Particulates not a problem with diesels – “political overreaction” without scientific basis
“To improve the air quality in towns and cities, there are more intelligent and faster-acting measures than restricting a large proportion of diesel passenger cars on the roads, either temporarily or permanently. The options include improving the traffic flow and avoiding congestion. Such measures can be implemented quickly – with significant effects: the ‘green wave’ and a smooth flow of traffic reduce emissions of nitrogen oxides by almost one third. In addition, buses and taxis in urban areas should be replaced with the most modern vehicles,” stressed the German Association of the Automotive Industry (VDA).
“The term ‘fine dust alarm’ used in Stuttgart is an overreaction by politicians that has no scientific basis whatsoever. The proportion of particulate (‘fine dust’) emissions caused by passenger car exhaust is negligible. According to the Federal Environment Agency (UBA), in Stuttgart the particulate emissions from vehicle engines actually account for only 4 percent of the total. Given that this is the German state where the most advanced diesel engines in the world are built, one would expect that those with political responsibility understand the industrial basis for prosperity and employment.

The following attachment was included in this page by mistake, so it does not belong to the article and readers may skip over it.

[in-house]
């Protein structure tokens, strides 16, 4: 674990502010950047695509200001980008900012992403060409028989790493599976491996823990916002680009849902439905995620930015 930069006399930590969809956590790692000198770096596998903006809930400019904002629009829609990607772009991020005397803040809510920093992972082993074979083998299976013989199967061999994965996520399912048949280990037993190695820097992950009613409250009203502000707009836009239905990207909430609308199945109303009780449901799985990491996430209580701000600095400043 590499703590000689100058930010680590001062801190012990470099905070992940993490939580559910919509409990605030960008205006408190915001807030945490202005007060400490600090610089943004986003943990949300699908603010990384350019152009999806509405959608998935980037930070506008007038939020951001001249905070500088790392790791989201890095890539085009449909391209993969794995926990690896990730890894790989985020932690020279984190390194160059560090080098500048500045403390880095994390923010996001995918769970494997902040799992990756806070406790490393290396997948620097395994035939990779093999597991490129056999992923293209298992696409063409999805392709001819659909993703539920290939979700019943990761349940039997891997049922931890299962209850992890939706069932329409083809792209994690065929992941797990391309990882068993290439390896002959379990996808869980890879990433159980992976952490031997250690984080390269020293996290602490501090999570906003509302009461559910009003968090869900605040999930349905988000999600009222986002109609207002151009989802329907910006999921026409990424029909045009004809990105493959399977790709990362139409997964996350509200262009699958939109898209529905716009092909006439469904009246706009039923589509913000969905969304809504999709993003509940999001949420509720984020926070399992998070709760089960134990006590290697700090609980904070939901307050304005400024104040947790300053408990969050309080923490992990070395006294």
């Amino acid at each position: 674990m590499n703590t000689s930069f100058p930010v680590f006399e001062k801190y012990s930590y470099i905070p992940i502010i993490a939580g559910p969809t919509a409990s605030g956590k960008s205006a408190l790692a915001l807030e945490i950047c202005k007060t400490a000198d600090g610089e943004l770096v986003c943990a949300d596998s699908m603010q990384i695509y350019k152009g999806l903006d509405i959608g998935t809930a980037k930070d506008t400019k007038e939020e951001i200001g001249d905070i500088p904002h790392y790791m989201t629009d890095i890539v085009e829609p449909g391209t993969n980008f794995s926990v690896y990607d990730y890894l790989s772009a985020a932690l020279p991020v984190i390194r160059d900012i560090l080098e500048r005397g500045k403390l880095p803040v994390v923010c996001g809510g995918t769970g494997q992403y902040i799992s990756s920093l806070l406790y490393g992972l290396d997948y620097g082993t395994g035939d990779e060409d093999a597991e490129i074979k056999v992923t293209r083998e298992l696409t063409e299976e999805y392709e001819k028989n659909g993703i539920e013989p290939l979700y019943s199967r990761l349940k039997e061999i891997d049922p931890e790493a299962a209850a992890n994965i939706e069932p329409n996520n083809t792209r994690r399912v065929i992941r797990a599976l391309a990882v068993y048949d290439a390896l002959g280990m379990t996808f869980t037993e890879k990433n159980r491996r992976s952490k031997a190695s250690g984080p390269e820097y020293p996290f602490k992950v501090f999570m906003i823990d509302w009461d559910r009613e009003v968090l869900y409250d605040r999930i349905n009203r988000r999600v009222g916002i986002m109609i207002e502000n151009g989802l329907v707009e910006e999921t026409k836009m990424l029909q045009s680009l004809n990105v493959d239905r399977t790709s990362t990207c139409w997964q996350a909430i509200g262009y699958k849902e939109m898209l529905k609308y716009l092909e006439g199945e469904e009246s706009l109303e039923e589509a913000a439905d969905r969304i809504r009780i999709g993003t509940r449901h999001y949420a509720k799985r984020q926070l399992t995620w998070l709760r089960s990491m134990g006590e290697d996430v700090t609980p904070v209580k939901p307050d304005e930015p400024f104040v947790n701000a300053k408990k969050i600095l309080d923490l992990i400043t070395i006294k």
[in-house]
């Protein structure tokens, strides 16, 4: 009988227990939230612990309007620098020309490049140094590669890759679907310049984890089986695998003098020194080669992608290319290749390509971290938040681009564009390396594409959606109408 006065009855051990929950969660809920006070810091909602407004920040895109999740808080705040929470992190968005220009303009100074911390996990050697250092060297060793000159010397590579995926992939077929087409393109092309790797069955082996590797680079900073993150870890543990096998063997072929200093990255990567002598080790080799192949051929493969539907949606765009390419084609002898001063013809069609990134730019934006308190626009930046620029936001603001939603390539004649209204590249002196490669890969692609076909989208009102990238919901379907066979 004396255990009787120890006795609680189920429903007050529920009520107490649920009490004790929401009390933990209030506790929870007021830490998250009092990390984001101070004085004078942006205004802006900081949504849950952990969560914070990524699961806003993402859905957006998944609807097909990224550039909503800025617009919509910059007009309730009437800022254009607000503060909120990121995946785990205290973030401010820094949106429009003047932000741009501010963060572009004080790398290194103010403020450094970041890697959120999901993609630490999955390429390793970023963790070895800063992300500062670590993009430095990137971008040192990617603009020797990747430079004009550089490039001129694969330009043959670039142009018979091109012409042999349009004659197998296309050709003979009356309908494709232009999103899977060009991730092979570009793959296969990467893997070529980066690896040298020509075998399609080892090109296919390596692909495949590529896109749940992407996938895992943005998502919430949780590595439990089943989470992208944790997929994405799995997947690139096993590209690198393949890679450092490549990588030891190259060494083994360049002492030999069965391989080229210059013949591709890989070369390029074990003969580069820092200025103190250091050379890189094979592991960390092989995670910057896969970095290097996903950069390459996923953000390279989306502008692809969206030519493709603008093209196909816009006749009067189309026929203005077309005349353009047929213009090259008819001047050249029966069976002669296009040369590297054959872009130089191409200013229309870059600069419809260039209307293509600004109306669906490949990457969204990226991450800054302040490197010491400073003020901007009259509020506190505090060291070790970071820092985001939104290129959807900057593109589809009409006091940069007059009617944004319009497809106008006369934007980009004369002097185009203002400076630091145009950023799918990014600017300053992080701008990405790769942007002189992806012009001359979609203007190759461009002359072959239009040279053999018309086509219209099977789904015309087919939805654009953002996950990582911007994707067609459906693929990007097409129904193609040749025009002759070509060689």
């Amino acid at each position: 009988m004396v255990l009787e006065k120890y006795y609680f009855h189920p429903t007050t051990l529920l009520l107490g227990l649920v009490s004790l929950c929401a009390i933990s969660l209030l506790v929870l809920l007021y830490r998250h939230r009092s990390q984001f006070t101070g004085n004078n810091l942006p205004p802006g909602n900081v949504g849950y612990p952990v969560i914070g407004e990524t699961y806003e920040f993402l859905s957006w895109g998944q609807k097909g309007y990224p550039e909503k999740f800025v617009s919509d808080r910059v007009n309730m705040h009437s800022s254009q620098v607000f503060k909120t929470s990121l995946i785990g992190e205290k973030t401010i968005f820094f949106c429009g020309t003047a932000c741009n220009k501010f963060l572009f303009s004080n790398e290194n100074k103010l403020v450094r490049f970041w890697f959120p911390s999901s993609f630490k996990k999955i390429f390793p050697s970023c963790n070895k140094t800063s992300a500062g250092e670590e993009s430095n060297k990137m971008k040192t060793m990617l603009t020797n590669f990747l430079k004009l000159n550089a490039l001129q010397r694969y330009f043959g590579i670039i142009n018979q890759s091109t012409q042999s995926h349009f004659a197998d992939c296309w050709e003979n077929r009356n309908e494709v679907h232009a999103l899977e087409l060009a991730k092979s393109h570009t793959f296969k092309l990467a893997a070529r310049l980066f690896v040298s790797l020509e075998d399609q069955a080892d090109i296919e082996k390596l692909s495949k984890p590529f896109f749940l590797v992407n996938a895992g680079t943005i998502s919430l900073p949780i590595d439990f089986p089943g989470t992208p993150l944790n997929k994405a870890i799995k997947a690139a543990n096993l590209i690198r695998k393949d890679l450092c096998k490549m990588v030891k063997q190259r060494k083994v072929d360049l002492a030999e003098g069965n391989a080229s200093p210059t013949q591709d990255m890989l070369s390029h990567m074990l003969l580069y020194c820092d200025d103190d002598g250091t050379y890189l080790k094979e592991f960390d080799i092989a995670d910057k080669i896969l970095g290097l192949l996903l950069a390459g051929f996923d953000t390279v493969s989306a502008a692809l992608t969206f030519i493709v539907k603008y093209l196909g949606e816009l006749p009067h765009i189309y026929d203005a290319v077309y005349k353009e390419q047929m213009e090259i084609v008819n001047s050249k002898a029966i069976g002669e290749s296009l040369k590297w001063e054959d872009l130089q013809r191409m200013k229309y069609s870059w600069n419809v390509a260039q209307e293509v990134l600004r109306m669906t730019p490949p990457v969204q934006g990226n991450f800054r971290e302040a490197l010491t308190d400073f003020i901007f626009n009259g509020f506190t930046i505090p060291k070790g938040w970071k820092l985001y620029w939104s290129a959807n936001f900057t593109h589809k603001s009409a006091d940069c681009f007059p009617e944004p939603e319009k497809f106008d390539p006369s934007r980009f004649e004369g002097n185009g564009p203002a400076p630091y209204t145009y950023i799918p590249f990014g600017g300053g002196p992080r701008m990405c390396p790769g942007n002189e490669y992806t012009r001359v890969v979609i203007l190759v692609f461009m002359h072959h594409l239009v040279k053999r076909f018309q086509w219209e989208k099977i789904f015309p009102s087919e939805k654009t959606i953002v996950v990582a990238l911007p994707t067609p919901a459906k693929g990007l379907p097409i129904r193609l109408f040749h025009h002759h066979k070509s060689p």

As modern Euro 6 vehicles penetrate the market, roadside pollutant emissions decrease even without political intervention. Much lower NOx emissions – not only in the laboratory, but also on the road – are associated with the coming RDE standard.
Furthermore, digitization will result in considerable improvements in air quality. For example, connected driving in Germany could avoid 20 percent of traffic congestion. In urban areas digitization could bring even greater reductions in driving while looking for a parking spot.
It would also be absolutely the wrong climate-policy approach to call diesels fundamentally into question, as some lobbyists are trying to do. Diesels are much more CO2-efficient than gasoline-powered vehicles and are therefore necessary for achieving the climate protection targets. Moreover, one should differentiate because diesel engines are already as good as or better than gasoline engines on many pollutant emissions. This applies to particulates, hydrocarbons and carbon monoxide. This means that three out of four pollutant issues surrounding diesels have already been resolved and no longer have any influence on air quality.
The total passenger car fleet in Germany comes to 45 million vehicles. One third of them (14.5 million) are diesel cars. Today, around one in ten diesel passenger cars on the roads is a Euro 6 vehicle. For effective improvement of the air quality in towns and cities, it will therefore be important to have the right mix of modern exhaust aftertreatment, rapid fleet replacement and traffic-related measures.
Restricting the use of certain diesel vehicles would hamper commerce and many SMEs just as it would inconvenience many motorists who have only recently purchased a diesel model that satisfied the latest Euro standard at the time.”